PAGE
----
Wednesday, September 5, 2012


When I learned that my friend Sanford Small had passed away several years ago at the age of 86, the news reminded me that his was the oldest-standing friendship of my life outside of immediate family. I was 14 and he 24 when that association was born and despite the passage of years and intervening miles, it had endured and even grown, connected by the kinds of bonds life hands out only sparingly.  When I think of him, I think of how, in his later years, he left behind a lifetime of sea-going service as the captain of a blue-water vessel to settle on the Vermont hilltop farm he had lovingly and thoughtfully established, far from the sea he had loved. As you drove up the long meandering driveway to his log home, you were met by a hand-crafted wooden sign proclaiming your arrival at “LANDFALL”, a name which was filled to overflowing with meaning.
            Our present home place in southern Utah is known to us as “LIVINGOOD FARM”, even though there exists no overhanging sign saying so. Ever since we came under the influence of a pioneering couple named Scott and Helen Nearing, whose friendship we came to know and whose well-known book, “Living the Good Life” inspired us, we have thought of our dream-place in those terms. The Nearings themselves lived out their carefully-planned life of self-reliance overlooking the Atlantic on Cape Rosier, Maine on a piece of wooded land they called “FOREST FARM”.
            As a youngster, growing up in the World War II years and influenced by a very-British uncle, I carried on a written correspondence with his niece who lived in an English country village in Derbyshire. Tutored by adults who were very big on proper grammar and etiquette, I would carefully address each letter and envelope to “Miss Gwendilyn Knowles, WHISTLECROFT, Derbyshire,” etc. etc.  It had to be explained to me that “Whistlecroft” was the name of the Knowles home, and was a very important part of the correct address. The naming of the “places” in which people live has been a fascination for me ever since.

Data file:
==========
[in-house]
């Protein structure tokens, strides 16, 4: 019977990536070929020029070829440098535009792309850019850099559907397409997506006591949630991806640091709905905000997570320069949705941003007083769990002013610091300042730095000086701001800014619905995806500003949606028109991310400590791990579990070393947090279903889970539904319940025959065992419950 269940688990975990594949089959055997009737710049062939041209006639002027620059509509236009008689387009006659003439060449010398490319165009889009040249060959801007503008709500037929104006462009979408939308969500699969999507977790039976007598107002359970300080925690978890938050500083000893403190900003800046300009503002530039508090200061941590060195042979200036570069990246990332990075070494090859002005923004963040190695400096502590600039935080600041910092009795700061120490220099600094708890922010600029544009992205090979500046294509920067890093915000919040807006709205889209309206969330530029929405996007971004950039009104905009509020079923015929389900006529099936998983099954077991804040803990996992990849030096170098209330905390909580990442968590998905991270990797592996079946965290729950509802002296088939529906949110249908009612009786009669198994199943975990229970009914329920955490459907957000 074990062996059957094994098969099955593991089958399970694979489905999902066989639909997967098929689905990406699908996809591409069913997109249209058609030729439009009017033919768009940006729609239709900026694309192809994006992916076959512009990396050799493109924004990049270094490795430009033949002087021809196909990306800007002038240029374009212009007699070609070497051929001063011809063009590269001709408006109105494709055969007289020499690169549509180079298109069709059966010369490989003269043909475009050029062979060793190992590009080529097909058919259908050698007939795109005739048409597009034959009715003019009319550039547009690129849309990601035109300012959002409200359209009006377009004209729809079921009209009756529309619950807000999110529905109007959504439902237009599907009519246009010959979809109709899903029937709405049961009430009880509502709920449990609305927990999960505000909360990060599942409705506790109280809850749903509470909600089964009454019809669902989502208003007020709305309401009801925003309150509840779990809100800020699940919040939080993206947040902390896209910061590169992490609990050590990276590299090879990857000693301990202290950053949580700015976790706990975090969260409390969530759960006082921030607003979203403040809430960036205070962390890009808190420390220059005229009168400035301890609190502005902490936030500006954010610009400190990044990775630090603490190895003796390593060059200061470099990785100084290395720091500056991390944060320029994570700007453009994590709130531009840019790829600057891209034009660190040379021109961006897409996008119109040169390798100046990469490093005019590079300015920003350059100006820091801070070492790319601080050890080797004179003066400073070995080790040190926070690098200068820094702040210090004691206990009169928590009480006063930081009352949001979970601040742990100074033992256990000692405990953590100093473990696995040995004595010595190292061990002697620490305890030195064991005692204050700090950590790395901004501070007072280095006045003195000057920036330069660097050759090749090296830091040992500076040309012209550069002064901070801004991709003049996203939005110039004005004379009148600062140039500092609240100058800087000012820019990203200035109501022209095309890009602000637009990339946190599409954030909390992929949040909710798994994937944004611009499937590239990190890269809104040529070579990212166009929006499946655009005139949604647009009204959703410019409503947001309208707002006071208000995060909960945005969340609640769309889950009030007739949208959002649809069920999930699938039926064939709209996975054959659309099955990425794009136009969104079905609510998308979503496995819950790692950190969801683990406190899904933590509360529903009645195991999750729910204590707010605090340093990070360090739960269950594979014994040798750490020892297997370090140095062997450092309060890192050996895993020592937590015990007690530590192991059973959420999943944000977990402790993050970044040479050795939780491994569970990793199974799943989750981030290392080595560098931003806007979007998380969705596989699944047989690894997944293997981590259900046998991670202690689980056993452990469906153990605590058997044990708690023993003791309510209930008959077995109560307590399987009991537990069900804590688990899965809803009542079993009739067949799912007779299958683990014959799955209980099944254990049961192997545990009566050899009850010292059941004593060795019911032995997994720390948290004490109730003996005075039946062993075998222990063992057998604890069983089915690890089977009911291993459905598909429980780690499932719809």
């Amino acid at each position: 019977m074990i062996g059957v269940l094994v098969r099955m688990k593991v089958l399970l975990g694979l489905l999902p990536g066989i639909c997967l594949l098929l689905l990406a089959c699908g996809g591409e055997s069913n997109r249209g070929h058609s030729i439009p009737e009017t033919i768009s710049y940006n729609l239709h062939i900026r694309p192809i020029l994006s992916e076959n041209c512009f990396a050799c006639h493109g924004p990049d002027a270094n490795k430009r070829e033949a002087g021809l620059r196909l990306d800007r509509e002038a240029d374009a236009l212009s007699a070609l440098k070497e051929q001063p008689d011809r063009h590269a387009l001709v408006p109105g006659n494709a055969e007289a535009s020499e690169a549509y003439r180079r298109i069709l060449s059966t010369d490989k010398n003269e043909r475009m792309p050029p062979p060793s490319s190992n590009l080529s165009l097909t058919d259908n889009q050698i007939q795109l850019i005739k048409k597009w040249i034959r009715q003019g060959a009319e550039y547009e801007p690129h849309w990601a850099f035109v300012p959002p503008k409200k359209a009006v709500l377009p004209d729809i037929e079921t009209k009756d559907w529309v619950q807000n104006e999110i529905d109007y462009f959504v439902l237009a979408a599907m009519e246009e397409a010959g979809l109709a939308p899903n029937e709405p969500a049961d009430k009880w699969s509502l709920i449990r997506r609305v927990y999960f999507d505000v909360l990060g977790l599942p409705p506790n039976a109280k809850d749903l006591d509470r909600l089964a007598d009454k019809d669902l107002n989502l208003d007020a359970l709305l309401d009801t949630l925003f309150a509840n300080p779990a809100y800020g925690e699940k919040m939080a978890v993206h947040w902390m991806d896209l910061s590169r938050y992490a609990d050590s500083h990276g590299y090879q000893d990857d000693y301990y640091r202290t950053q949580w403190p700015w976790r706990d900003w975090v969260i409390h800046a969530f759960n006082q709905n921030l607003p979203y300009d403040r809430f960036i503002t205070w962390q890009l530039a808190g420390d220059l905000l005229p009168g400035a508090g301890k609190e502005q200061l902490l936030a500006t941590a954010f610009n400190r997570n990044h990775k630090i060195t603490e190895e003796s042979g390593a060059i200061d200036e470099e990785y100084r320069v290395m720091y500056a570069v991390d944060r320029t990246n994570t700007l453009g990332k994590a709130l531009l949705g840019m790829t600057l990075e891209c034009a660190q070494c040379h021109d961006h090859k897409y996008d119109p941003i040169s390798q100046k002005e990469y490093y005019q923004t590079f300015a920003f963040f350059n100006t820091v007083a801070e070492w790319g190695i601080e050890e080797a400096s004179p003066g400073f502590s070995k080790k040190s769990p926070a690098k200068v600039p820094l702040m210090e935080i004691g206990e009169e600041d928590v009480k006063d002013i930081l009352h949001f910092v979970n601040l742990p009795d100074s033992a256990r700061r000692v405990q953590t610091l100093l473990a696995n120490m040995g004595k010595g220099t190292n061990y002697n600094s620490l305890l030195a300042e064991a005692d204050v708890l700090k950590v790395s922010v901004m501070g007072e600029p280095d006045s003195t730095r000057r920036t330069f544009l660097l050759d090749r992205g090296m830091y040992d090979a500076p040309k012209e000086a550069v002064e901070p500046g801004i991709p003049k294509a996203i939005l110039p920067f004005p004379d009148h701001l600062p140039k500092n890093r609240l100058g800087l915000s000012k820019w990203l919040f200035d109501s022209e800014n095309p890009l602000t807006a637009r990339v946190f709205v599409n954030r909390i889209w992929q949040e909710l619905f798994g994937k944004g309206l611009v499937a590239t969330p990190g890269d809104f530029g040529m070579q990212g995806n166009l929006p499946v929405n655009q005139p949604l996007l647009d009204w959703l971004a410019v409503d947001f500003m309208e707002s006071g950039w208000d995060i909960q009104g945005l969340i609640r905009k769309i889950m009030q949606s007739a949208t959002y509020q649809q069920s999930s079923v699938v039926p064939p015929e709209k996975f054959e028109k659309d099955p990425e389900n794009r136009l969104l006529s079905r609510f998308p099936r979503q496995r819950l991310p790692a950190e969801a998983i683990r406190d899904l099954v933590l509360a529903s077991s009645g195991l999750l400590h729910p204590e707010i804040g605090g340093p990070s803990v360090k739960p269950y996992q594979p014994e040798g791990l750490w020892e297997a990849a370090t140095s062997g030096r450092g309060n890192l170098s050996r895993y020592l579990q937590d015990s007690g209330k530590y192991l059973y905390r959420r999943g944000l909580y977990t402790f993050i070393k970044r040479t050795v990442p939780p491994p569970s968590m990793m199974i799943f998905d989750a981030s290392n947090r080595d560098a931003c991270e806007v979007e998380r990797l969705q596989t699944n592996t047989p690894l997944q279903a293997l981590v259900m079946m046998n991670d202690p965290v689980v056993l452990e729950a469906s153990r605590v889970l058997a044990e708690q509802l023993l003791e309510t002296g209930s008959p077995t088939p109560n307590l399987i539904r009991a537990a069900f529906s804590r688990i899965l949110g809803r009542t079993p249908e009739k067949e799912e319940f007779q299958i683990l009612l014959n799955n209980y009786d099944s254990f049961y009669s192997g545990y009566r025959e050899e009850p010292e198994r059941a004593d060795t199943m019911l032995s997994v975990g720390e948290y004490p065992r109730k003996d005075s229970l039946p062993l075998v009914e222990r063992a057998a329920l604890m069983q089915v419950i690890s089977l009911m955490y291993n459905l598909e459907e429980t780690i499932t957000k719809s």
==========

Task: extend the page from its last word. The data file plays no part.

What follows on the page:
In America, where anything more than 100 seems “old”, residential history does not have the same significance it does in, say England, where it is not unusual for a residence to be six hundred years old, often with a nomenclature which has passed through many generations. The naming of properties began with “landed titles” and inherited nobility; family and class pride demanding appropriate coats-of-arms and unique addresses. The surviving “stately homes” of England offer a look back into those times, including such stand-outs as “HIGHCLERE CASTLE”, which served as the setting for the very popular television series, “Downton Abbey”.  “WOBURN ABBEY” in Bedfordshire has a history dating back to the 12th century, and “SOMERLEYTON HALL” in East Anglia was first built in 1240.
            The naming of far more humble abodes sprang up much later, and with a far greater sense of literary license, high imagination, and unhidden humor. If one makes a study of the naming of English houses it will be discovered that “ROSE COTTAGE” is the most favored choice, with such addresses as “THE BUNGALOW”, “ORCHARD HOUSE” and “THE YEWS” scoring high on lists regularly updated by several .com entities.
            I especially admire such “cutting edge” choices as “CUCKOO COTTAGE”, “ROOKERY NOOK”, “SQUIRRELS LEAP” and “THE OWL AND TWO HOOTS”, while I find something mysterious and even arcane in “WHISPERS”.
            By the way, it is considered bad form and unlucky to change the name of one’s cottage; a consideration not to be taken lightly!

At a time when so much around us is reduced to numbers, it is refreshing to see that imagination is still at work in the naming of a home-based shop in rural New England.
Original Al Cooper Photo 

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